By now you’ve probably read or heard about the New York Times article on the dangers of yoga (January 2012). It triggered a firestorm in the yoga community. Yoga teachers and dedicated practitioners found themselves in the awkward position of having to explain why they place so much value on doing something that might “wreck your body,” as the article so provocatively asserted.
Despite my feelings about the article’s editorial stance, over time it has had a positive impact on my yoga practice.
Learn to be more mindful
It caused me to reassess what classes to take, what teachers to follow, and what practices or styles of yoga to avoid.
I’m now more clear about what’s right for me (and why). This helps me be more authentic — especially when I choose not to do a pose or to perform the easier variation instead.
Sadly I now take fewer classes as a consequence of being more selective. The good news: the teachers are better, and I’m learning more — lessons that I can apply both in class and at home.
How to Avoid Injury in Yoga
Here’s what I’ve concluded from this reassessment process:
- Avoid over-crowded classes where it’s impossible for the teacher to pay enough attention to each student
- Avoid teachers who lack hundreds of hours of teacher training
- Avoid yoga class environments that promote yoga as exercise (the latest faddish workout)
- Be aware of your body’s vulnerabilities and where to pay extra attention during practice
- Take responsibility for communicating with the teacher before class, to ensure she understands what you’re dealing with today
Those are basic requirements to avoid risky conditions. But the choice of teacher is even more important.
Choose Your Teacher(s) Carefully
It’s taken awhile for me to recognize this, but it’s incredibly important to choose yoga teachers based on their instructional techniques — how well the teacher:
- delivers instruction about the yoga asanas
- demonstrates what she’s asking students to do
- interacts with students who don’t know how to apply those instructions to their own bodies
- recognizes and clarifies confusion
- corrects or guides someone into proper alignment
Having had the benefit of several exceptionally skillful teachers in small class settings, I’m now very aware of the difference between really good instruction and run-of-the-mill classes.
Teaching Methods Need to Improve
Steeped in the ancient spiritual and cultural traditions of India, yoga has been slow to adopt more effective teaching and communication styles. The teaching tradition has tended to be one of disciples emulating their gurus.
Immersed in these traditions, the typical yoga teacher errs by using terminology or phrasing that is poorly understood by students. The language is lyrical, evocative, full of beautiful imagery — but sadly, too ambiguous and easy to misinterpret.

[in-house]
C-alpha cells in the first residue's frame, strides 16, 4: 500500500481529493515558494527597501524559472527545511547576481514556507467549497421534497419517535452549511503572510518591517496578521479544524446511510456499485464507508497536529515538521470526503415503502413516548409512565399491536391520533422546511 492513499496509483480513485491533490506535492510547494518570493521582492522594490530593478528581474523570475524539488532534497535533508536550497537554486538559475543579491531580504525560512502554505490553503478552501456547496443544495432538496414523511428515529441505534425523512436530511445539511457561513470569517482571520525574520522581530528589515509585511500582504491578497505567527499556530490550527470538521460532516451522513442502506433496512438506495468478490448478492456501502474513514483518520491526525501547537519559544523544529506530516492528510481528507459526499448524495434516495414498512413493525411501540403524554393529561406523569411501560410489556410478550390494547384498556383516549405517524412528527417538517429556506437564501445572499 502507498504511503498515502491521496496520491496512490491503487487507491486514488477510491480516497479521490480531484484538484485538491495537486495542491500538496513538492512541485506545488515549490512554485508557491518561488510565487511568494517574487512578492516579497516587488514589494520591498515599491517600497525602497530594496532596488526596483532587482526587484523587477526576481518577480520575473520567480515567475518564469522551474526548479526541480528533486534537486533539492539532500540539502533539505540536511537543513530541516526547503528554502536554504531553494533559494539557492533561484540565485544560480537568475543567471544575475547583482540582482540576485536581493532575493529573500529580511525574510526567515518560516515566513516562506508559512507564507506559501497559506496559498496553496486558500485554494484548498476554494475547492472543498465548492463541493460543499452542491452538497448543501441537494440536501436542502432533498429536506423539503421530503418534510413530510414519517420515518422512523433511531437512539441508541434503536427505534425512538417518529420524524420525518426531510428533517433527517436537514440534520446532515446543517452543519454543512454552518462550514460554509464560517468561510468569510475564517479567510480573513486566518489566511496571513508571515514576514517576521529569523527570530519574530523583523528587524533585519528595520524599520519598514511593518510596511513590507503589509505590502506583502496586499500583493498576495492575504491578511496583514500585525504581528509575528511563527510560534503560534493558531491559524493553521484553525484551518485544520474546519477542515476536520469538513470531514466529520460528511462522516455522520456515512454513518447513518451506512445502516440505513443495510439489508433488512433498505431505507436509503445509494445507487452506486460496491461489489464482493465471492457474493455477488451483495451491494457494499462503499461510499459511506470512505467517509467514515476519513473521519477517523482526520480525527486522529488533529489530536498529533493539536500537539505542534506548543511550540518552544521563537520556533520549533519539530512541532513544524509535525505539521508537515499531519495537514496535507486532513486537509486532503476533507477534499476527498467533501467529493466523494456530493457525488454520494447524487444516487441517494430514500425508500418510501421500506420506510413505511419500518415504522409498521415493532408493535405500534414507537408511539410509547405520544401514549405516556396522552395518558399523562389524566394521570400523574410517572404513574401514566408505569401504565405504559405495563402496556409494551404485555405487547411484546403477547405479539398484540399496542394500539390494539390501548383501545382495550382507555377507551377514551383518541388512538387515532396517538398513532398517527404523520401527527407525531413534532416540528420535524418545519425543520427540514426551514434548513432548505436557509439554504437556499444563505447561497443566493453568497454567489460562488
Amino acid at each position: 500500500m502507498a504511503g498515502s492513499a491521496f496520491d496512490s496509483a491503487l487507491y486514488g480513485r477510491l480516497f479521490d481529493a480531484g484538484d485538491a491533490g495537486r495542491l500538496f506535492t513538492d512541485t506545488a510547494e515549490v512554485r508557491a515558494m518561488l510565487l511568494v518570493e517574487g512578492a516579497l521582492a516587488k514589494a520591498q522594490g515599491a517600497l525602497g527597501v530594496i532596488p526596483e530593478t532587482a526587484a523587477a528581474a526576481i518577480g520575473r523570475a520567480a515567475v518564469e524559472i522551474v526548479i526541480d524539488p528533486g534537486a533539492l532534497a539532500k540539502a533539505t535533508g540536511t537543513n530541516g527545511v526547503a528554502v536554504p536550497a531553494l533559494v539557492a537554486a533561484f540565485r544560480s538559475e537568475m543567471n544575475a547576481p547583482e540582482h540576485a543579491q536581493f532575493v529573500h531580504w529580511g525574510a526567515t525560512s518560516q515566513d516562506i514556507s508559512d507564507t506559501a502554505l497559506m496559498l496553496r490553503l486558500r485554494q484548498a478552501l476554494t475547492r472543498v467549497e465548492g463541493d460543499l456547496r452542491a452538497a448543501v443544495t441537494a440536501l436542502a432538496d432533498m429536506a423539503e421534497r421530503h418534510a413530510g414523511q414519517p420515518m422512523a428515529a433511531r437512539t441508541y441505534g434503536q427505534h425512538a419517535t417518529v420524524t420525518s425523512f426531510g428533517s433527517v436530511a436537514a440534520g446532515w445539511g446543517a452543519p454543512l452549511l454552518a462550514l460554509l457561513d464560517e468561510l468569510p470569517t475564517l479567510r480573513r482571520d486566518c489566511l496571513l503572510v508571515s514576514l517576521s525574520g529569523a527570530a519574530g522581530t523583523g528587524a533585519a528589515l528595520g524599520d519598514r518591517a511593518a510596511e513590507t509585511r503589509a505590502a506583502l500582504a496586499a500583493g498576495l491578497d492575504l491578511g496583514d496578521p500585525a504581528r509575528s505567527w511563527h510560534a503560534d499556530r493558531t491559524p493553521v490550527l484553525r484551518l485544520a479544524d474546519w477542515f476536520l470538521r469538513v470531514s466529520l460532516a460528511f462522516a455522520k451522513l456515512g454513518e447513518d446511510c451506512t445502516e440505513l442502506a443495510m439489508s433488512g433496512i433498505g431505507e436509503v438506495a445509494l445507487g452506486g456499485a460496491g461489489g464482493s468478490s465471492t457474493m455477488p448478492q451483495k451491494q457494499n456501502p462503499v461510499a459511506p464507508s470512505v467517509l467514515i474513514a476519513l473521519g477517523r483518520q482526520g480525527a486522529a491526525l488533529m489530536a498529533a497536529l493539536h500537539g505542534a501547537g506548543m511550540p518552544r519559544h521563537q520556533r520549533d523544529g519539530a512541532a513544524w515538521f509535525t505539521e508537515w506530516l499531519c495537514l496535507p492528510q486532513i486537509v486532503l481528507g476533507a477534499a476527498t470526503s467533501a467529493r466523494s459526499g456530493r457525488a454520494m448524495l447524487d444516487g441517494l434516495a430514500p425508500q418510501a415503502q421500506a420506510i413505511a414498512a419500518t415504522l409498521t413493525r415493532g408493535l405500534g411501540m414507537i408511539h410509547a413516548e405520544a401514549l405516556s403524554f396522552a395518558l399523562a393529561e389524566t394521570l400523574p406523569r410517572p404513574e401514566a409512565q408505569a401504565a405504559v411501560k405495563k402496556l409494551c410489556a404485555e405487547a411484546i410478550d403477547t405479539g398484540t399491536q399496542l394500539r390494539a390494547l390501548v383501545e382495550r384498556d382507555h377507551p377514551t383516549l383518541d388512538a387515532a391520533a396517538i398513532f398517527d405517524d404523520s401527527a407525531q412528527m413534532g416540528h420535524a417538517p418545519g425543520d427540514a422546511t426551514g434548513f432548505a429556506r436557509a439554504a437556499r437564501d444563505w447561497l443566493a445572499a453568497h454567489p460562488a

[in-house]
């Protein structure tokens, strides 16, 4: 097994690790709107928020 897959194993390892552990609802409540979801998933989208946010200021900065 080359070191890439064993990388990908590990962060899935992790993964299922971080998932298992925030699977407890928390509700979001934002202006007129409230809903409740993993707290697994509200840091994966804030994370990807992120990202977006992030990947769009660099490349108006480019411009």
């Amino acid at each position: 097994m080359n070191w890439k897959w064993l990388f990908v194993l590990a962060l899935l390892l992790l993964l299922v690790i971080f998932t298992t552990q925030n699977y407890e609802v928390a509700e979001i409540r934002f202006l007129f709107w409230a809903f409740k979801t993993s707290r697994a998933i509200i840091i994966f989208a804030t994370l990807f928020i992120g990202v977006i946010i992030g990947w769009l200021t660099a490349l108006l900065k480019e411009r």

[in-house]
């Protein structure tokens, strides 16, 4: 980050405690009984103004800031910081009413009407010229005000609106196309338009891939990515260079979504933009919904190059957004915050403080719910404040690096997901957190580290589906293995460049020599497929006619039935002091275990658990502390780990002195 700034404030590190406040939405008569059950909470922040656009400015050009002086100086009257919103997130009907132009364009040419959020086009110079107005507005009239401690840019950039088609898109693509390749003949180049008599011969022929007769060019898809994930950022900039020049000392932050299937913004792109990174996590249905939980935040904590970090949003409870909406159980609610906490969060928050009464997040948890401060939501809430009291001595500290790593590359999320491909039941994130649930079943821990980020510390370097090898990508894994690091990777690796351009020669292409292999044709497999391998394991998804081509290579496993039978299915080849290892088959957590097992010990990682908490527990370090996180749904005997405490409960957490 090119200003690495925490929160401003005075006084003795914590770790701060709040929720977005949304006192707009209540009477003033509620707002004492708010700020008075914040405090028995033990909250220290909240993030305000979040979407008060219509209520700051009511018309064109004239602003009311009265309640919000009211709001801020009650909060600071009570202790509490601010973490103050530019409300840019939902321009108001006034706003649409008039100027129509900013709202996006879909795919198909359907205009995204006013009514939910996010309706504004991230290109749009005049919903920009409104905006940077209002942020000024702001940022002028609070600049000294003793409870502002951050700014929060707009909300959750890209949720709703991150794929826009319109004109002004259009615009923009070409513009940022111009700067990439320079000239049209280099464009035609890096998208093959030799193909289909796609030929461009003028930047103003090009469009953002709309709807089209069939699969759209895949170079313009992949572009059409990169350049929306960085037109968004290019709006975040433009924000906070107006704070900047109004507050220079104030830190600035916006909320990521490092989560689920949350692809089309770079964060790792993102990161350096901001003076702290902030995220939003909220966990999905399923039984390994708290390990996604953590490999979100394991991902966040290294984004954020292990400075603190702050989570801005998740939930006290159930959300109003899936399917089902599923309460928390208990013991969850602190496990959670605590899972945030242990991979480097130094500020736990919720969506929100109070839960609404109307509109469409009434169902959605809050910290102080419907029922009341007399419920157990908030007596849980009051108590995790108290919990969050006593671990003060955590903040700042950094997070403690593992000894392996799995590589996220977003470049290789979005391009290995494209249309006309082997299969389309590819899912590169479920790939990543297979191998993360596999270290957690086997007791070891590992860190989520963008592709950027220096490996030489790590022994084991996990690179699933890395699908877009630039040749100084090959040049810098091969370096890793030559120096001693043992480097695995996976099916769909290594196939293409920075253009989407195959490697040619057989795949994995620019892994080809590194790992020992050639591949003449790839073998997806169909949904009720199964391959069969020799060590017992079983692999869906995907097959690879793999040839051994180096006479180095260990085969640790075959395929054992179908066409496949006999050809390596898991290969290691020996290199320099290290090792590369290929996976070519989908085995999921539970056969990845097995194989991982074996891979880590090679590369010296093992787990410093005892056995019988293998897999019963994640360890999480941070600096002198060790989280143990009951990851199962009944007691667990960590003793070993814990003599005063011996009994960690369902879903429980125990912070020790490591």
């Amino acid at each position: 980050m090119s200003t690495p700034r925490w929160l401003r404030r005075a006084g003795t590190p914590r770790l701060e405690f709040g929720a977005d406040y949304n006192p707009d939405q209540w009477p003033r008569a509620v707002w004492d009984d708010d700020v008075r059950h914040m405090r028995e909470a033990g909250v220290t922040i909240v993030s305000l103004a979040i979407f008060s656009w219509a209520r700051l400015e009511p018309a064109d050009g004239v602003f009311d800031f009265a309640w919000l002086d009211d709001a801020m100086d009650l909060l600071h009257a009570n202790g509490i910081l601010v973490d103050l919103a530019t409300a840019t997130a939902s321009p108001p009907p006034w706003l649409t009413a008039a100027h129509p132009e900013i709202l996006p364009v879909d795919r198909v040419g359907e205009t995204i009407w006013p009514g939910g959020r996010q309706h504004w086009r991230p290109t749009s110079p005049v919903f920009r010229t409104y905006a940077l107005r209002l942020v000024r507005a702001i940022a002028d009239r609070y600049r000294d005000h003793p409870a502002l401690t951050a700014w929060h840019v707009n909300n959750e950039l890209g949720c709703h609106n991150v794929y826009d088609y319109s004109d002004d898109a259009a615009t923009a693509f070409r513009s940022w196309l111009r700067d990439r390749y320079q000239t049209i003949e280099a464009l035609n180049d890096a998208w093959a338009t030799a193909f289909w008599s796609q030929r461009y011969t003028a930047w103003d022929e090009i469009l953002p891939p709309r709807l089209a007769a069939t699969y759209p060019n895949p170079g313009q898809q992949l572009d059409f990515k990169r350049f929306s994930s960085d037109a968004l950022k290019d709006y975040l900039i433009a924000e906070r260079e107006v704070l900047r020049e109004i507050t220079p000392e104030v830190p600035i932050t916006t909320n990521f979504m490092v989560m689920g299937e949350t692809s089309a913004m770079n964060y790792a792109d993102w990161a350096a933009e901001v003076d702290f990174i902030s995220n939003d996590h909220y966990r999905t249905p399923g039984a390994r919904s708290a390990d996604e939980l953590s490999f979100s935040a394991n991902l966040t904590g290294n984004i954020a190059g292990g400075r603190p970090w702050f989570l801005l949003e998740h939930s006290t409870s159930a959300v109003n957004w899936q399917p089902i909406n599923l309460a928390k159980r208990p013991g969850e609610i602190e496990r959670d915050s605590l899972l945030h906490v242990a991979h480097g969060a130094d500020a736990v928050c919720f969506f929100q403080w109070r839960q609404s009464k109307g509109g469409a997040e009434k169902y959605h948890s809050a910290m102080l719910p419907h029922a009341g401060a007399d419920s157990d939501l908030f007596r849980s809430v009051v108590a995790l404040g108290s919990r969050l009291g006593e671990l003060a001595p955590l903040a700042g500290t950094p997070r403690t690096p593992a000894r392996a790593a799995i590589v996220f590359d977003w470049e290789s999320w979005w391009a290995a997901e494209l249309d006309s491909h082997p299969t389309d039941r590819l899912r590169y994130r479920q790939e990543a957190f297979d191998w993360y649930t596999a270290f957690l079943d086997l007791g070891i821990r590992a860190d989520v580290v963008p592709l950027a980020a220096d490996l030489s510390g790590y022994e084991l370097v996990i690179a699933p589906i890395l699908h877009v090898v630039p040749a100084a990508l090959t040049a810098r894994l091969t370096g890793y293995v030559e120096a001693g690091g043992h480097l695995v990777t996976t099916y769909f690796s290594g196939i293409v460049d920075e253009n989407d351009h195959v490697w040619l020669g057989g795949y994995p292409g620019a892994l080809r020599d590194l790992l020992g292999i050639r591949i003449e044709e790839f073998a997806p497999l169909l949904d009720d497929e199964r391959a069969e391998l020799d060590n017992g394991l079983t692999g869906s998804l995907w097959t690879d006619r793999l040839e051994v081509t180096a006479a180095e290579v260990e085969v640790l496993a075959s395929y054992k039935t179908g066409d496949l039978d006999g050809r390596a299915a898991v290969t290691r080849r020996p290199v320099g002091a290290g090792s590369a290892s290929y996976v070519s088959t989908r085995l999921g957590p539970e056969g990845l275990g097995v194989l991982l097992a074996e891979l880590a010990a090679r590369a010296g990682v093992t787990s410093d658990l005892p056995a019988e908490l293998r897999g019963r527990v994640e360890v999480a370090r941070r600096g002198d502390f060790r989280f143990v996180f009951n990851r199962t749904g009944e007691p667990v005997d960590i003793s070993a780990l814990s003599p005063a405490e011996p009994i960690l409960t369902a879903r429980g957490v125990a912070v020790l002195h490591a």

Beauty and grace, not enough clarity
This beautiful stone tracery, seen during a recent visit to La Alhambra, reminded me of my experience of a typical yoga class: poetry and grace in motion, strength, balance — but with language that means little to the uninitiated.
Here the calligraphy is integral to the design but conveys nothing to an English speaker. Let’s be honest: the same is true of Sanskrit pose names when used with beginning students.
Even when teachers stick to English, problems emerge when the language is ambiguous, as with these instructions:
- “Open your heart”
- “Set your foundation”
- “Snug your shoulder blades against your back”
I’ve been practicing yoga for 3 years, but it has taken me that long to recognize the risks of not understanding the optimal bio-mechanics of key poses. It took a few thankfully minor injuries to reveal how much I still need to learn.
Back to basics
So I’ve returned to classes for beginners, those led by exceptionally clear teachers with superior communication skills. I want to master yoga’s foundational asana principles before resuming classes with teachers whose guidance is better at conveying the spiritual aspects of yoga rather than the physical asanas.
Where Are the Best Teachers?
Today the teachers I find most helpful have hundreds of hours of teacher training, and at least as many hours of actual instructional experience. They are highly attuned to how well their students are actually learning and putting their lessons into practice.
Some earn their living via “bodywork,” so they have a deep hands-on understanding of anatomy and the principles of body mechanics.
Some are exceptionally gifted at knowing how to demonstrate a pose or key aspects of a concept. They link their poetic instructional language to unambiguous demonstrations, slowing down the motion or pose dynamics to make it crystal clear what they mean. They keep the class focused on practicing this approach until we have a taste of what it feels like to do it properly.
The teachers I seek out today know how to help students move toward the optimal muscular-skeletal alignment, combined with the breath. They see when I’m out of alignment, or failing to balance “effort with ease”; they know how to help me understand what I need to adjust.
Combined with my own improving mindfulness, it’s teachers like these who will help me minimize my risk of injury — and ensure the blessings of a lifelong practice.